The nice thing about Intel's organization is that it's a monolithic L3 with variable latency to slices, as opposed to AMD's distributed L3. That probably is what adds the latency (if it does) on cache-to-cache transfers, not the inclusive-vs-exclusive, or the inclusive cache acting as a probe filter. You could just as easily add a separate probe filter to avoid unnecessary coherence lookups. Would you point me to that paper you quoted earlier? I have a hard time believing that the problem is the exclusive cache itself, and not the organization of the cache. Anyway, I don't know enough about AMD's design to comment, so I'll leave it at that. Thanks!
  • intangir - Wednesday, August 24, 2016 - link

    As far as I know, since Nehalem Intel's L3 caches have been fully inclusive of L1+L2, but the L1 and L2 caches are neither inclusive nor exclusive with respect to each other. Reply
  • Ryan Smith - Tuesday, August 23, 2016 - link

    Right you are. That's a typo on our end, and in the deep dive section on cache you can see why it's exclusive. As for the first page, I've corrected the typo. Reply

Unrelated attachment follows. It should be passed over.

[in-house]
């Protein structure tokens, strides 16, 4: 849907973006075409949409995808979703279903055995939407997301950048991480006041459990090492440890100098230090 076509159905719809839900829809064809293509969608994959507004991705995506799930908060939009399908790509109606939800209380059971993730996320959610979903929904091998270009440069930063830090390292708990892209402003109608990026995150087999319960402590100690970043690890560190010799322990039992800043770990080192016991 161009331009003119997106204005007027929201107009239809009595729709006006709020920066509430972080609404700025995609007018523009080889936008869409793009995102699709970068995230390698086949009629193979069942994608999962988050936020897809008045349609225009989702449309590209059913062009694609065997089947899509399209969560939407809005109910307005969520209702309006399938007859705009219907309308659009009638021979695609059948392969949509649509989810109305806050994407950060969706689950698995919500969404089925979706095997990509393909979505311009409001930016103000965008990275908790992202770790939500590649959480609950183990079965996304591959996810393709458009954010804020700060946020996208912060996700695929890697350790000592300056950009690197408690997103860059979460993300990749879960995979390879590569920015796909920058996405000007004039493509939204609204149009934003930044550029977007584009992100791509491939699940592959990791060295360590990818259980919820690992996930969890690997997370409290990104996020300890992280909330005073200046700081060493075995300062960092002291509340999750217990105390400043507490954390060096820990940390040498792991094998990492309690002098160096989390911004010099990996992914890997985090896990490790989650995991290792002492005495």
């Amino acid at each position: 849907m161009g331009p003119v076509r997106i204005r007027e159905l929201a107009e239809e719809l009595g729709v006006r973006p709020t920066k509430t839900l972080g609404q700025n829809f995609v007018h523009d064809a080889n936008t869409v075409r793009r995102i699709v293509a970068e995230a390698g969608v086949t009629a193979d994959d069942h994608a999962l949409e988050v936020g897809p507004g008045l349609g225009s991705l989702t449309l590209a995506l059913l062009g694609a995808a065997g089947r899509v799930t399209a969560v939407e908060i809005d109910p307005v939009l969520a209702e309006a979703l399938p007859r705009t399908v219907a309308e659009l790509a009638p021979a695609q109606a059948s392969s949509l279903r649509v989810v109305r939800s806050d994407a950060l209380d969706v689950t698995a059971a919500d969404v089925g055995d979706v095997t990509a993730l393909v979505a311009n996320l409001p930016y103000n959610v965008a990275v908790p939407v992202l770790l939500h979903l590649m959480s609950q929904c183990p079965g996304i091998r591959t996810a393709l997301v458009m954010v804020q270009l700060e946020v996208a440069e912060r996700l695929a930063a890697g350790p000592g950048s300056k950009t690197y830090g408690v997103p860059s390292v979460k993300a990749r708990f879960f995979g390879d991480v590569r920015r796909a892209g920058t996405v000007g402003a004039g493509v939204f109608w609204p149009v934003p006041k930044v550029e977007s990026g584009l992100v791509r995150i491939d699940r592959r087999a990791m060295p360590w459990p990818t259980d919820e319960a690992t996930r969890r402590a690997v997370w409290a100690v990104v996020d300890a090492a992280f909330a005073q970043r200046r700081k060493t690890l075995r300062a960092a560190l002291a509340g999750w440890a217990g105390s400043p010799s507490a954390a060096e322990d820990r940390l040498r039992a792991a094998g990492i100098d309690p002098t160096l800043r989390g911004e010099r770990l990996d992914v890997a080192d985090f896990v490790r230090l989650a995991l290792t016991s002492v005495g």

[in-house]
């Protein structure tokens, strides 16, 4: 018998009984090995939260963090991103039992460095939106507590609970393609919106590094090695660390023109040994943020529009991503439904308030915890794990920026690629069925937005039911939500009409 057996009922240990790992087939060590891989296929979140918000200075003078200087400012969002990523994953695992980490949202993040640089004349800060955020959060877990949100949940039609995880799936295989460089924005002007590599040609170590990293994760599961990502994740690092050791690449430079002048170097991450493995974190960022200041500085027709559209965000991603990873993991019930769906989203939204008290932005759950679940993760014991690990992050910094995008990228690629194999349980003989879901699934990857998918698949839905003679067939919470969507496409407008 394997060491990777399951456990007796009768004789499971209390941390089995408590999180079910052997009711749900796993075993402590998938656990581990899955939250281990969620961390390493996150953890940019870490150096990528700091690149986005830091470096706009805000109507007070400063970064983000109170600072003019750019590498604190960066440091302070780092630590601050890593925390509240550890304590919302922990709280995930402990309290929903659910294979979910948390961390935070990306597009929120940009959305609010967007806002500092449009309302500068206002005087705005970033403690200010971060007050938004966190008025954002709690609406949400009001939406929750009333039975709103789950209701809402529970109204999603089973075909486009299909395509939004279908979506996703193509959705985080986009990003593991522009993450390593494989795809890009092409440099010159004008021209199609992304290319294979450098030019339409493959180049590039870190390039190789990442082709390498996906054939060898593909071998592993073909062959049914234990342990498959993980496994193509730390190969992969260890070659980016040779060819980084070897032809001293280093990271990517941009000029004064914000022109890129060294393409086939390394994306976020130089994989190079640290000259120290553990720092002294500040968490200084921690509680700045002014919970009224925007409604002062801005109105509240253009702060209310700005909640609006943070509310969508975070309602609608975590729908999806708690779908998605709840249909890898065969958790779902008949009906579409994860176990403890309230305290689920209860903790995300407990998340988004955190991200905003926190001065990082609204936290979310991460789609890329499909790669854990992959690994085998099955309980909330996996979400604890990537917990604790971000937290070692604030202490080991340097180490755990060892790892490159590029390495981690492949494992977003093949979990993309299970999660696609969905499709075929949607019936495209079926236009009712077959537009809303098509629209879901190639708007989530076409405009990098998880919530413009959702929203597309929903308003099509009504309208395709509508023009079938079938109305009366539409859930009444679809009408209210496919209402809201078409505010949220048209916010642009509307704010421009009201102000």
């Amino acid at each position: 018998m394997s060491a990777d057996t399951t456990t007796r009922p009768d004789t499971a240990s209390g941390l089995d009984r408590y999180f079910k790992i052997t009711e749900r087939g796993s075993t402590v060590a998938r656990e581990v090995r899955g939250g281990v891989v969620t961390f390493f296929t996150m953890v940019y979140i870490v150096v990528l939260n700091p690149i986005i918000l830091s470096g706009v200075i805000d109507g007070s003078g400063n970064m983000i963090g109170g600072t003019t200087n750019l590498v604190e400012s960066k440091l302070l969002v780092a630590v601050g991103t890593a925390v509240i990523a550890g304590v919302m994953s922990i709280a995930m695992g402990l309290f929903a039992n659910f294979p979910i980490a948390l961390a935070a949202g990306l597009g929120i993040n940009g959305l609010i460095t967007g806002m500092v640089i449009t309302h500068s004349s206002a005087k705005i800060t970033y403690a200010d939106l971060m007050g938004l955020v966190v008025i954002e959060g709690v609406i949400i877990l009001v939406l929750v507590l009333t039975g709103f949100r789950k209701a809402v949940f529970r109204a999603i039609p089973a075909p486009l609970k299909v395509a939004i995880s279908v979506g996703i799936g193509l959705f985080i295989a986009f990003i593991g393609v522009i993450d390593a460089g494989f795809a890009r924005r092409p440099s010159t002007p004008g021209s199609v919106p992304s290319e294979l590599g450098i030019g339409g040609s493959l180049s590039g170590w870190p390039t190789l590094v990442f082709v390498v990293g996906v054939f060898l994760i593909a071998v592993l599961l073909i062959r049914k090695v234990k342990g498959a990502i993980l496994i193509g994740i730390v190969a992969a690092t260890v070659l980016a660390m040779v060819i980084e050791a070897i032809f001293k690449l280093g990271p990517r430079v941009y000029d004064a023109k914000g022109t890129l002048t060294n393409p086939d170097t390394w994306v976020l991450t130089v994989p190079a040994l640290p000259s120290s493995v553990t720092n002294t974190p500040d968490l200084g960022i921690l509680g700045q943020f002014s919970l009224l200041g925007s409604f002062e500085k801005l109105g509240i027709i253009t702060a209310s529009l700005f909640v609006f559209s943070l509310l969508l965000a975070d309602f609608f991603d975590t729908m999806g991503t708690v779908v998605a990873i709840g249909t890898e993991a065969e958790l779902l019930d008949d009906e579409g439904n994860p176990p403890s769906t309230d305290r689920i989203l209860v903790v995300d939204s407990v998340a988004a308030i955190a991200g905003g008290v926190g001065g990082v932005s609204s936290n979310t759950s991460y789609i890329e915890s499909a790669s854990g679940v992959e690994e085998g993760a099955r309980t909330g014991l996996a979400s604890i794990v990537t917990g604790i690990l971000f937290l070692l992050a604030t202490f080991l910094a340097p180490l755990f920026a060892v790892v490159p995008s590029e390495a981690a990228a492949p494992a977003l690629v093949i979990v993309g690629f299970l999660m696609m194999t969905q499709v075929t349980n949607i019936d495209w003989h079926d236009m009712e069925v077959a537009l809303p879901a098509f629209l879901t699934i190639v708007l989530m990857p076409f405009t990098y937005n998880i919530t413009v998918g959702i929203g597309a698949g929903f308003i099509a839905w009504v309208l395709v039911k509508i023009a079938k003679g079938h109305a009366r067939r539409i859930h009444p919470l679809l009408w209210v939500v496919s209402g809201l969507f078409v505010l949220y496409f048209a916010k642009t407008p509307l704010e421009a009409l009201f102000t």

• looncraz - Wednesday, August 24, 2016 - link

    Zen's L3 is "mostly exclusive." This changes things up a bit - it isn't a pure victim cache and will probably contain data used between multiple cores. The first access will be slower as the data is snooped from another core's L2, but then that data will be mirrored in the L3. The coherent data fabric which links multiple core complexes adds a whole new level of complexity for sharing data between cores, but I suspect a mechanism exists to synchronize global data between the L3 caches, so global data will have a copy in each L3 and actions on global data will incur a latency penalty, but nothing compared to snooping L2s across multiple core complexes. Reply